23 Jan FSI Football Science Update
Contextualised high-intensity running profiles of elite football players with reference to general and specialised tactical roles.
Ju W, Doran D, Hawkins R, Evans M, Laws A, Bradley PS.
This study on 244 English Premier League players tracking data found that, compared with other positions, Central Offensive Players covered more distance at high-intensity (> 19.8 km · h-1) when performing actions such as ‘Break into Box’, Run in Behind/Penetrate’, and ‘Close Down/Press’, Wide Offensive Players when performing ‘Run with Ball’, Wide Deffensive Players when performing ‘Over/Underlap’, and Deffensive players when performing ‘Covering’. A contextualised physical-tactical analysis may assist coaches and practitioners when designing position or even player-specific training drills.
Effects of pitch size on soccer players’ physiological, physical, technical, and tactical responses during small-sided games: a meta-analytical comparison.
Clemente FM, Praça GM, Aquino R, Castillo D, Raya-González J, Rico-González M, Afonso J, Sarmento H, Silva AF, Silva R, Ramirez-Campillo R.
This systematic review with meta-analysis of 41 final articles found that, independent of SSG format and age group, SSGs played on larger pitches induced greater values for heart rate, rate of perceived exertion, total distance, high-speed running, stretch index and surface area. No significant differences were found between pitch size regarding the numbers of accelerations, decelerations, passes, dribbles or positional centroid. These results were found independent of format and age group.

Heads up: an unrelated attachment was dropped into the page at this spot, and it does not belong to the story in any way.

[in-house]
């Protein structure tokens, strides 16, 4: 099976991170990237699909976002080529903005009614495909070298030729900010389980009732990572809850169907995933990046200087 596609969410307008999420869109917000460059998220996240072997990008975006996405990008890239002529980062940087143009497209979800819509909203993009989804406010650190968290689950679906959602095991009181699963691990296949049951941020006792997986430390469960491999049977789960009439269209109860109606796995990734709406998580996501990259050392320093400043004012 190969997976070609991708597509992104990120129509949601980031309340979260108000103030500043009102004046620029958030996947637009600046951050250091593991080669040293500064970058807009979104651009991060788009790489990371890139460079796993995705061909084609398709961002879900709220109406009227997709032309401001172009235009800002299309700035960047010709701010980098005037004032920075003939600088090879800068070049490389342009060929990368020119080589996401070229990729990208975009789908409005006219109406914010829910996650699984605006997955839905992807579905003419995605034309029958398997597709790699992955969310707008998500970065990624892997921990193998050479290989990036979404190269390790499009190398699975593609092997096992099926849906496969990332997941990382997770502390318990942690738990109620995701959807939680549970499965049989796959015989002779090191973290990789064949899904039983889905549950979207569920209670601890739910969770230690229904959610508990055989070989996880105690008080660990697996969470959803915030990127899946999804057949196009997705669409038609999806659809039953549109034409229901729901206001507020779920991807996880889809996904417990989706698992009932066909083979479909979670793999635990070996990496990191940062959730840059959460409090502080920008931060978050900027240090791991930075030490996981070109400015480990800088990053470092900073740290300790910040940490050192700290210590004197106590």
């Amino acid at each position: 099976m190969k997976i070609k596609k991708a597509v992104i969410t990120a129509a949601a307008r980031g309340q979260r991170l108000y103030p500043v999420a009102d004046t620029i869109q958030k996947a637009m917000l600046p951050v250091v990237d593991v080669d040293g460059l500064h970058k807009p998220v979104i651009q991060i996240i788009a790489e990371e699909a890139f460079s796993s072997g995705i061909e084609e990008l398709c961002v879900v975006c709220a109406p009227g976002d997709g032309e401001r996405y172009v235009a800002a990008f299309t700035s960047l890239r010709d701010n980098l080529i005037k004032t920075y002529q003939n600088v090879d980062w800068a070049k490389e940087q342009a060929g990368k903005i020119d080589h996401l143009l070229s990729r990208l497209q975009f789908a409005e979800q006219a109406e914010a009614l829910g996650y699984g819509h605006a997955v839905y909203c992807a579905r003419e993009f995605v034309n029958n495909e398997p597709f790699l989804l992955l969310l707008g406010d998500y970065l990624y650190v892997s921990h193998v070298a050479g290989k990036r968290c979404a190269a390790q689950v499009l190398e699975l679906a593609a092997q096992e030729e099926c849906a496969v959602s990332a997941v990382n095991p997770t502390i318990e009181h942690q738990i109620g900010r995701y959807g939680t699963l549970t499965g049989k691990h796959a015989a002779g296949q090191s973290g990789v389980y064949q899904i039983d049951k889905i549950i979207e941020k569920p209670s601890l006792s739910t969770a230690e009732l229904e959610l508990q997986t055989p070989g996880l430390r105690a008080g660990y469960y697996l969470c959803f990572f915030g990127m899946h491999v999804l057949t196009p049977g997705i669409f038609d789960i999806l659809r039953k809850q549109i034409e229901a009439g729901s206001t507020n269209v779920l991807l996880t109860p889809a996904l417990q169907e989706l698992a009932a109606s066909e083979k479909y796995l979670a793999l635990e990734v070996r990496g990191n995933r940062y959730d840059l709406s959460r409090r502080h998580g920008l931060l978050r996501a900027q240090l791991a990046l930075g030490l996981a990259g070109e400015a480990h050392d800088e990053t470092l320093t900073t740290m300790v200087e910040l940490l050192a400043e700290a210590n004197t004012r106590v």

A review of machine learning applications in soccer with an emphasis on injury risk.
Nassis GP, Verhagen E, Brito J, Figueiredo P, Krustrup P.
This narrative review paper argues that regarding injuries, machine learning does not seem to have a high predictive ability at the moment (models specificity ranged from 74.2%-97.7%. sensitivity from 15.2%-55.6% with area under the curve of 0.66-0.83). It seems, though, that machine learning can help to identify the early signs of elevated risk for a musculoskeletal injury.
Injury incidence and risk factors in youth soccer players: a systematic literature review. Part I: epidemiological analysis.
Mandorino M, Figueiredo AJ, Gjaka M, Tessitore A.
This systematic literature review found that: (1) injury incidence is higher in older players and during matches than during training; (2) sex and maturity status may increase risk of injury; (3) male soccer players are more prone to muscle strains and ligament sprains while female players suffer more ligament sprains; (4) most injuries are located in the ankle and thigh in young male soccer players, and in the ankle and knee in female players; (5) severe injuries are less frequent but the incidence increases in older players.
Injury incidence and risk factors in youth soccer players: a systematic literature review. Part II: Intrinsic and extrinsic risk factors.
Mandorino M, Figueiredo AJ, Gjaka M, Tessitore A.
This systematic literature review found that:(1) alteration in neuromuscular control such as limb asymmetry and dynamic knee valgus are important intrinsic risk factors; (2) maturation status may impair neuromuscular control and increase the risk of injury; (3) fatigue and poor recovery contribute to the onset of overuse injuries; (4) the impact of anthropometric factors is still unclear; (5) previous injuries increase the risk of re-injuries; (6) highly skilled players are more exposed to risk of injuries; (7) high external workloads increase the risk of injuries; (8) playing position, as well as sport specialization, exposes young soccer players to greater injury risk. Many factors (e.g., neuromuscular control, training load, maturity status) can modify the susceptibility to injury in young soccer players.